Most Sunday mornings at Buckhead Church in downtown Atlanta, one person is conspicuously absent: the senior pastor, Andy Stanley. A nationally known evangelist, Stanley is usually 20 minutes away at North Point Community Church, the suburban megachurch he has led for 13 years. To the 6,000 or so faithful at Buckhead, he appears only on video, his digital image projected in front of the congregation in life-sized 3-D. The preacher is a hologram.
As the Wall Street Journal noted earlier this summer, American megachurch pastors are starting up video-based branches overseas to spread their faith, and their faces, to places where evangelical Christianity is just taking hold, using Starbucks as their model for rapid expansion. But here at home, where houses of worship are already as plentiful as suburban strip centers, the same strategy of high-tech franchising is emerging, despite objections from many Christians that it’s the wrong way to reach new converts.
An estimated 2,000 to 2,500 U.S. congregations now operate multiple campuses, and many of them, like Buckhead Church, are so-called video venues. The Leadership Network, a Christian nonprofit that follows these multisite churches, says there will be 30,000 of them within a few years. Already, the most ambitious pastors are predicting that, thanks to video, they’ll have branded outlets nationwide and more than 100,000 followers—twice as large as the country’s biggest megachurch today. Gigachurches are the way that next-generation celebrity evangelists are building their empires.
While anyone can watch Joel Osteen or T.D. Jakes on TV, few would call that “going to church.” Can a digitally projected pastor lead a congregation, shepherd believers, create and expand a community? Or is this just business-minded religion run amok? In a blog post, one of Stanley’s lieutenants compared the job of running a video venue to operating a franchise of another Christian-led business: Chick-fil-A. “Just like that Chick-fil-A owner/operator, I’m here in Nashville to open up our franchise and run it right,” wrote Eddie Johnson. “I believe in my company and what they are trying to ‘sell.’ ”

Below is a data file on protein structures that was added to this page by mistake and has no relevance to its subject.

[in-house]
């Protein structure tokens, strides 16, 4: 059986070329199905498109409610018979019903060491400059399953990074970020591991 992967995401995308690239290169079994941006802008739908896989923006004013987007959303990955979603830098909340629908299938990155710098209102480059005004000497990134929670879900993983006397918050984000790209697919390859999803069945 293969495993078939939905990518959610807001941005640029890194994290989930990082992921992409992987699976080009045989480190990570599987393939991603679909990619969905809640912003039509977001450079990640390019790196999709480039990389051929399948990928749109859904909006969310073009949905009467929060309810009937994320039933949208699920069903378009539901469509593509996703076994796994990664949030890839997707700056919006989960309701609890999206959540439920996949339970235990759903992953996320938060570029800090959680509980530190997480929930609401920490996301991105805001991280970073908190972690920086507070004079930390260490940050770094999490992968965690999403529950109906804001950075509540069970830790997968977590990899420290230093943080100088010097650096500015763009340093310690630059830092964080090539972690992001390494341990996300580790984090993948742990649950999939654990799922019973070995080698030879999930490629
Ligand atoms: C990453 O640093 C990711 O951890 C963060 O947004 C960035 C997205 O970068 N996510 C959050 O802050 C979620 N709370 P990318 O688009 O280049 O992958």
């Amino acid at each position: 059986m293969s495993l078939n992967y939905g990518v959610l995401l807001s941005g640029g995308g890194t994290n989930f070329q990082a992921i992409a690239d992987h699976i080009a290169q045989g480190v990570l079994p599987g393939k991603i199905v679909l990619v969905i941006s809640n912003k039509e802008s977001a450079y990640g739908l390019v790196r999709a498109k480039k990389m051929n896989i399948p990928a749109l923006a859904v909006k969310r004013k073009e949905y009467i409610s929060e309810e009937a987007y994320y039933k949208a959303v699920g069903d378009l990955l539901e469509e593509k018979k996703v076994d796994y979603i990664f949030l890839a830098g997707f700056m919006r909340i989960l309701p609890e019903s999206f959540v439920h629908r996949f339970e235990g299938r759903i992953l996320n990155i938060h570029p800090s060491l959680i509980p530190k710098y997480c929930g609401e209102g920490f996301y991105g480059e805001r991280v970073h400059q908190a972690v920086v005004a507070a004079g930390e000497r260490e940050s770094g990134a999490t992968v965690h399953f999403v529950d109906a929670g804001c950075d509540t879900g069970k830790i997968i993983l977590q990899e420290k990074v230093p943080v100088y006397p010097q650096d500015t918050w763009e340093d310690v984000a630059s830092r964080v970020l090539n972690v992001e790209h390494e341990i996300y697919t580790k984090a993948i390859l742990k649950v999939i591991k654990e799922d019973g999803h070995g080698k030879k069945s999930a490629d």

Johnson told me that he never anticipated the vitriolic response his blog post would produce. (“This is where ‘Church, Inc.’ takes us,” wrote one commenter; another called Johnson the anti-Christ.) But he stands by his analogy. Most residents of Nashville, Tenn.—he estimates around 71 percent—don’t attend church regularly. If it takes a name-brand preacher to put butts in seats, so be it.
But first, there has to be a place for people to put their butts. The most successful megachurches, like Willow Creek Community Church outside Chicago and Mars Hill Church in Seattle, are standing-room-only. They’ve expanded as much as zoning laws and the cost of bricks and mortar will allow. In the past, they would send up-and-coming leaders out to set up autonomous congregations in other locations (and many still do). But church-planting, as it’s known, can be arduous and time-consuming, and there’s no guarantee it will reproduce the home church’s success, especially without the same charismatic leader at the top. With video, you just need seats and a screen to replicate the original. While only a handful of churches can afford Buckhead’s $250,000 high-def system, it costs relatively little to project a DVD of the home church’s sermon from last week. Or churchgoers can head to the movie theater: National CineMedia rents multiplex screens that otherwise would be dark on Sunday mornings to churches.
With video venues, ambitious pastors can think beyond their current geographic boundaries, whether it’s across town, across the country, or even across international borders. Oklahoma City’s LifeChurch.tv, which also holds services online, has churches in six states. Fellowship Church in Dallas bought out a struggling Baptist church in Miami for its first off-site location. Andy Stanley’s North Point has 16 video venues, including a church whose members voted to defect from the Presbyterian Church of Canada last fall. He’s gunning for a total of 60 by 2010.